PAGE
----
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Debit Fraud Can Cost You – How to Answer the ‘Debit or Credit?’ Dilemma

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By Vicki Lee Parker

RISMEDIA, August 12, 2008-(MCT)-Will that be credit or debit? It’s a simple question. But there are many things to consider beyond whether it’s quicker to punch in your PIN number or sign the receipt.With many reports showing that debit cards are gaining popularity over credit cards, it’s important to know which card to choose and why.

Here are some things to consider:

- Risk. The increased use in debit cards increases the possibility of exposing your bank account to identity theft. There’s a similar threat with credit cards, but there is a significant difference in how the two cases are resolved, said Curtis Arnold, director of CardRatings.com.

If someone steals your credit card and runs it up to the limit, resolving the matter may require some phones calls and a written complaint. In the meantime, you can use another credit card or a debit card to cover expenses.

“However, when a checking account has been compromised, you have a real ripple affect,” Arnold said. If someone cleans out your bank account, you have to worry about outstanding checks, automatic drafts, insufficient funds fees, closing the bank account, setting up new bill payment drafts and other things. “Eventually it will be taken care of. But it gets to be a real headache,” he said.

If you use a debit card every day, check your bank balance regularly.

- Protection. Credit cards typically provide greater protection against fraudulent charges or in disputes with merchants. “With credit cards, you got this float time,” said Bill Hardekopf, CEO of LowCards.com. “You haven’t paid for anything if all of a sudden you don’t get the item delivered to you or it turns out not to work.”

If the charge is fraudulent, under federal law, you are liable for no more than $50 with a credit card. With a debit card, you are liable for a maximum of $50 if you report it in two days. After two days, liability jumps to $500. Wait 60 days and you can be stuck with the entire amount.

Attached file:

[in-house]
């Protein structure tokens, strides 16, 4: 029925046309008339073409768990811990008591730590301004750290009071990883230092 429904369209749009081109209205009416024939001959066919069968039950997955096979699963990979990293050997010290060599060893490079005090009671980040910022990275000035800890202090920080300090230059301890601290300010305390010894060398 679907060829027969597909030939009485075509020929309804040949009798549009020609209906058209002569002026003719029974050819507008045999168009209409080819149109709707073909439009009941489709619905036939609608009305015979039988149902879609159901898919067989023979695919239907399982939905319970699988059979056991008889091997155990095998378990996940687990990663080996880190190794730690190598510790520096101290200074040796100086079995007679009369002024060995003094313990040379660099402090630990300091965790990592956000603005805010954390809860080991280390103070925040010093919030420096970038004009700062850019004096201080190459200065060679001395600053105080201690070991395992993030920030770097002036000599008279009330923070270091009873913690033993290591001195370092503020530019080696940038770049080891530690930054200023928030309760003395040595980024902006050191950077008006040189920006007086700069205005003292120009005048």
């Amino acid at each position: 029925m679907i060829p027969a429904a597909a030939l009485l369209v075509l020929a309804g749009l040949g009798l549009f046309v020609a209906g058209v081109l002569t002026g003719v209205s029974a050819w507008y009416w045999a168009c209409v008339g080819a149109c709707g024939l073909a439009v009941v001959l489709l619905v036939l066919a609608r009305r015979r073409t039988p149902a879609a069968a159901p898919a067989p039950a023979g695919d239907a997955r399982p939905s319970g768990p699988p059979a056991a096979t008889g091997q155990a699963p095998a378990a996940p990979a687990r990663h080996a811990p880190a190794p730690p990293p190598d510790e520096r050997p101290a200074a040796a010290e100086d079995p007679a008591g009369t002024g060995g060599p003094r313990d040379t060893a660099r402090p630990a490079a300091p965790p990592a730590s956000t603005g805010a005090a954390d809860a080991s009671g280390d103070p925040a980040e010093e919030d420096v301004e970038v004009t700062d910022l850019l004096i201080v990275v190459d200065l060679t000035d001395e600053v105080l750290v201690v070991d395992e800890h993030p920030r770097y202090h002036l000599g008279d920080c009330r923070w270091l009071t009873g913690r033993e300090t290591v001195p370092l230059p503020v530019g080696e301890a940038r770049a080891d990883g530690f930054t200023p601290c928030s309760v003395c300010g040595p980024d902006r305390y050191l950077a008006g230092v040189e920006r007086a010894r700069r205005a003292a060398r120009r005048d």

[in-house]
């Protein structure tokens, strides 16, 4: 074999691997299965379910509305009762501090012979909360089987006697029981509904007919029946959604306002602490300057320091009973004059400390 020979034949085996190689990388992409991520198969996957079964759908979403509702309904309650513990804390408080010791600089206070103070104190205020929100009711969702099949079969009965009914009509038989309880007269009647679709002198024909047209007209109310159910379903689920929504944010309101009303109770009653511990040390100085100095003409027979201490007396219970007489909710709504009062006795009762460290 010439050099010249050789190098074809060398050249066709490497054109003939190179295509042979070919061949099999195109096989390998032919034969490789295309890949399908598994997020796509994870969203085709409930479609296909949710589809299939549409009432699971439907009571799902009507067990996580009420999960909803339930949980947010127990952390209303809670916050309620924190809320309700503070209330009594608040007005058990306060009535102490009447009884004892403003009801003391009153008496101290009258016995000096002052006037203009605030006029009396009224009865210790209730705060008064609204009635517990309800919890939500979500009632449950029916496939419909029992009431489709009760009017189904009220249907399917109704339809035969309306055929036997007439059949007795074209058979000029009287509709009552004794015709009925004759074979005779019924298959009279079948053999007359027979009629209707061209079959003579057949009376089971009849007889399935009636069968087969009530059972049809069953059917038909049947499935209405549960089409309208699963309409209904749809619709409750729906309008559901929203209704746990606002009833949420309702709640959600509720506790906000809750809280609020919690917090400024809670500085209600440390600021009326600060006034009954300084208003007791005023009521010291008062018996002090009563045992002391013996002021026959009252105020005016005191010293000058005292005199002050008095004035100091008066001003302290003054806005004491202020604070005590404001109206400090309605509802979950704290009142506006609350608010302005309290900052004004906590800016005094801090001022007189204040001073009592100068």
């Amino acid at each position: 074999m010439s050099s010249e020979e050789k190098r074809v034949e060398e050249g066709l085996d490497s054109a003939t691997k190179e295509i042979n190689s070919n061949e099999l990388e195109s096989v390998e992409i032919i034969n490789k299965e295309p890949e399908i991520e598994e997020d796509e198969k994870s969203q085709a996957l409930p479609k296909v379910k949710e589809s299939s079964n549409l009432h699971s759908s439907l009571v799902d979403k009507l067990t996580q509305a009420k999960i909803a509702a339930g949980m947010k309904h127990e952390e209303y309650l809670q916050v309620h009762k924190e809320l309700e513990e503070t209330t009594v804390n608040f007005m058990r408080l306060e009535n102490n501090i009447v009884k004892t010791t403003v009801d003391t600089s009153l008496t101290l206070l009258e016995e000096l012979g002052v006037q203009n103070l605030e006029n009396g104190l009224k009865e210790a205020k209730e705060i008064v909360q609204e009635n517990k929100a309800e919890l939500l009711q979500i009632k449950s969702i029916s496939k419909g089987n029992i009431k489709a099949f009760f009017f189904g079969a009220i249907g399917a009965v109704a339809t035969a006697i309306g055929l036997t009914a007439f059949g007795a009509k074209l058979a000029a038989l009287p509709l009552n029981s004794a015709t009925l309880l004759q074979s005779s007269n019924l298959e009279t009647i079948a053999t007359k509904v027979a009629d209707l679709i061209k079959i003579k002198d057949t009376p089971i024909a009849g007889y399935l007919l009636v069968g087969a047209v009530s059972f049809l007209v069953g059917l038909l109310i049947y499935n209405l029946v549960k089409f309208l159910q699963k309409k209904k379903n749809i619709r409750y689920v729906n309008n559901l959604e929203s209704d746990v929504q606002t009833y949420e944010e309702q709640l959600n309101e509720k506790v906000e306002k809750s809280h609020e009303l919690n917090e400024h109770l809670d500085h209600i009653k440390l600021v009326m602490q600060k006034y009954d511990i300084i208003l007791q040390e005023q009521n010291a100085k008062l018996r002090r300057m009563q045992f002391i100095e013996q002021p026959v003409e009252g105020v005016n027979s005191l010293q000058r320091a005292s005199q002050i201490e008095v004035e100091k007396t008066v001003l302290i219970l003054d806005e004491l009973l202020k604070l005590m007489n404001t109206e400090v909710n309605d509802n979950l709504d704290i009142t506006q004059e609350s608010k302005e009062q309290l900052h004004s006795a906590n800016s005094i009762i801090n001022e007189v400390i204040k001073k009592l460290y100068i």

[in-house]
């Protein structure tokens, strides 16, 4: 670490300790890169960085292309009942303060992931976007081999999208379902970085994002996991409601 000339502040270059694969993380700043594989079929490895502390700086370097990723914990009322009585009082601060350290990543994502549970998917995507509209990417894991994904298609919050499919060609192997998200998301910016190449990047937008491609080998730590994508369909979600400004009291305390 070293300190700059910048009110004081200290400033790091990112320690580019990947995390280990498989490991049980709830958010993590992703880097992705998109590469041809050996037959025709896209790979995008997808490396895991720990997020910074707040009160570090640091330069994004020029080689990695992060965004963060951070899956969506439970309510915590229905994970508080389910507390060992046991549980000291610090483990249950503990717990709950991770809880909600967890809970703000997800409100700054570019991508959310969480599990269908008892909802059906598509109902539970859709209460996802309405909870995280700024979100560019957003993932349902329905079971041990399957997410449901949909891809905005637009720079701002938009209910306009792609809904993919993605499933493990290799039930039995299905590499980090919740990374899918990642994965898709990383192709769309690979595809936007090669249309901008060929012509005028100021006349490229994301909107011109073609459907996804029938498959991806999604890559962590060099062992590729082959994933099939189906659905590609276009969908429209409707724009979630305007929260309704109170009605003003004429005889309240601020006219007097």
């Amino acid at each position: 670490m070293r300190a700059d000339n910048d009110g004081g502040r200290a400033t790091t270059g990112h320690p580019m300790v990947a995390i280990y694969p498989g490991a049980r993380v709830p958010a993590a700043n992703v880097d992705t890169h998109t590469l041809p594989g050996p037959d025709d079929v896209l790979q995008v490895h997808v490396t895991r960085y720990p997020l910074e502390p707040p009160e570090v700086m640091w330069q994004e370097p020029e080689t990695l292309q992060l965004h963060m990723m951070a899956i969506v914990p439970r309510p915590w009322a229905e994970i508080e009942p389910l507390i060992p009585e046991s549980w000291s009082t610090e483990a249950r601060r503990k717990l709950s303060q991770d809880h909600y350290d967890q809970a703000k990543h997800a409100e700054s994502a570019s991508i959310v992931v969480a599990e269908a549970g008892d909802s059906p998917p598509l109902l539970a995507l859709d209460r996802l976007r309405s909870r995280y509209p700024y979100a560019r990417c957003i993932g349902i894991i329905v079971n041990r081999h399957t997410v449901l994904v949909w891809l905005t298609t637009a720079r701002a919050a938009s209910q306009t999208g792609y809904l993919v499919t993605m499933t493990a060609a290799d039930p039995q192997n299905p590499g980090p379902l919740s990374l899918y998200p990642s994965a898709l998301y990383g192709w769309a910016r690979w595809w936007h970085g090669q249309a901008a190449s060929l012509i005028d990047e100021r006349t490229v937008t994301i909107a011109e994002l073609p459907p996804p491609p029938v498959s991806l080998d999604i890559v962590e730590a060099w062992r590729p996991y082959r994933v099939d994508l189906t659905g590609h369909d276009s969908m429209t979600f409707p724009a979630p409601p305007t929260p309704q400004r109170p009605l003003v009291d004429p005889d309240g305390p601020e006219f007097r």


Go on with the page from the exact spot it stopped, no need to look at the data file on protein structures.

In some cases, Hardekopf said you’ll have to prove to the bank that the charges were fraudulent. That means time and hassles before you get the money back into your account. Credit card companies will credit your account while they investigate the charge.

Signing your debit card receipt rather than using a PIN-that is, treating it as a credit card-can sometimes offer more protection. To be sure, call your bank and ask.

- Costs. Many people like to swipe their debit card for small purchases, but those little amounts can add up by the end of the month. If you’re not careful, you will overdraw your account and incur hefty fees.

Also, if you have a checking account that earns interest, you’d be better off charging items and keeping your account balance high. But that’s only if you pay off your entire balance each month. If you don’t, then don’t charge that $10 lunch, Hardekopf said. If you’re charged 15% interest and take a year to pay off your bill, that lunch could cost $11.50.

- Rewards. Using a debit card could cause you to miss out on reward points that credit cards offer. Some debit cards offer reward programs if you sign for your purchases. They do so in part because merchants are charged higher transaction fees for credit purchases, Arnold said.

But debit rewards often pale in comparison to credit cards, he said.

“Credit cards usually give 1 point for every dollar spent, but debit cards may give 1 point for every two dollars,” Arnold said.

Vicki Lee Parker is a business reporter and financial columnist for The News & Observer in Raleigh, N.C.

© 2008, The News & Observer (Raleigh, N.C.).
Distributed by McClatchy-Tribune Information Services.

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